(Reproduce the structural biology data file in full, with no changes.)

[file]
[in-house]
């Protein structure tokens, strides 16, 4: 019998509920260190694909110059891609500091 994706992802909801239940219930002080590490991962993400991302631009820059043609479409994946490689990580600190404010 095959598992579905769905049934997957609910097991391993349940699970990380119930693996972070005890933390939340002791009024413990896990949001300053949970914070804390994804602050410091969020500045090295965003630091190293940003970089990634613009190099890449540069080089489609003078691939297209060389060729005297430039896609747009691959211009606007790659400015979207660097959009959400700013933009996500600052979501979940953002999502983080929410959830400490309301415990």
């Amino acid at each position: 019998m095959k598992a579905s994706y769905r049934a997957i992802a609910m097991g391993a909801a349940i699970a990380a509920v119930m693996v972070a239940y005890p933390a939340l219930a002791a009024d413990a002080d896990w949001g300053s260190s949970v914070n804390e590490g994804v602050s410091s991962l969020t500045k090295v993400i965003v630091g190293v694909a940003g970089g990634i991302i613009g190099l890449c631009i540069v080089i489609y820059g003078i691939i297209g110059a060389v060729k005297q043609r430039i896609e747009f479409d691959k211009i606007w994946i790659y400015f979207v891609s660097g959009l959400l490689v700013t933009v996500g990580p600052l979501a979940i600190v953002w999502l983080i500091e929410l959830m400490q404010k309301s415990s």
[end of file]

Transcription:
[in-house]
């Protein structure tokens, strides 16, 4: 019998509920260190694909110059891609500091 994706992802909801239940219930002080590490991962993400991302631009820059043609479409994946490689990580600190404010 095959598992579905769905049934997957609910097991391993349940699970990380119930693996972070005890933390939340002791009024413990896990949001300053949970914070804390994804602050410091969020500045090295965003630091190293940003970089990634613009190099890449540069080089489609003078691939297209060389060729005297430039896609747009691959211009606007790659400015979207660097959009959400700013933009996500600052979501979940953002999502983080929410959830400490309301415990």
């Amino acid at each position: 019998m095959k598992a579905s994706y769905r049934a997957i992802a609910m097991g391993a909801a349940i699970a990380a509920v119930m693996v972070a239940y005890p933390a939340l219930a002791a009024d413990a002080d896990w949001g300053s260190s949970v914070n804390e590490g994804v602050s410091s991962l969020t500045k090295v993400i965003v630091g190293v694909a940003g970089g990634i991302i613009g190099l890449c631009i540069v080089i489609y820059g003078i691939i297209g110059a060389v060729k005297q043609r430039i896609e747009f479409d691959k211009i606007w994946i790659y400015f979207v891609s660097g959009l959400l490689v700013t933009v996500g990580p600052l979501a979940i600190v953002w999502l983080i500091e929410l959830m400490q404010k309301s415990s």